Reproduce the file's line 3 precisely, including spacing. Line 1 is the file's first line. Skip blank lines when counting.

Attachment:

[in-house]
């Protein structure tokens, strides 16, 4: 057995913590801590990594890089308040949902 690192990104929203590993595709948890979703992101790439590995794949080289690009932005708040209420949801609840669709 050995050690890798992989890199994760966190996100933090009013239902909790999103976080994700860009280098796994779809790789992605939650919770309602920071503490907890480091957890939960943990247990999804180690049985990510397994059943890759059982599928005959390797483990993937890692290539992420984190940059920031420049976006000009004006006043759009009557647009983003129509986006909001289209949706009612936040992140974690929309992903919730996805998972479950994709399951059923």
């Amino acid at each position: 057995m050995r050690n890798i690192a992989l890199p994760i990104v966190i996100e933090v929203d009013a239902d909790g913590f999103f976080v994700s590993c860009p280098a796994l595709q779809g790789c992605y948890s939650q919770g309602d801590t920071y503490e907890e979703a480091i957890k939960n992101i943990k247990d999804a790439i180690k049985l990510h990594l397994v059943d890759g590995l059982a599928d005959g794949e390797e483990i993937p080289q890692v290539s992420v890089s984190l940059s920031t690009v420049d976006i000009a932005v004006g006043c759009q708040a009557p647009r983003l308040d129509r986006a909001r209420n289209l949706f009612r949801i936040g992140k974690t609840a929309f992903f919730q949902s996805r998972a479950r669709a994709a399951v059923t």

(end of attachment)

């Amino acid at each position: 057995m050995r050690n890798i690192a992989l890199p994760i990104v966190i996100e933090v929203d009013a239902d909790g913590f999103f976080v994700s590993c860009p280098a796994l595709q779809g790789c992605y948890s939650q919770g309602d801590t920071y503490e907890e979703a480091i957890k939960n992101i943990k247990d999804a790439i180690k049985l990510h990594l397994v059943d890759g590995l059982a599928d005959g794949e390797e483990i993937p080289q890692v290539s992420v890089s984190l940059s920031t690009v420049d976006i000009a932005v004006g006043c759009q708040a009557p647009r983003l308040d129509r986006a909001r209420n289209l949706f009612r949801i936040g992140k974690t609840a929309f992903f919730q949902s996805r998972a479950r669709a994709a399951v059923t």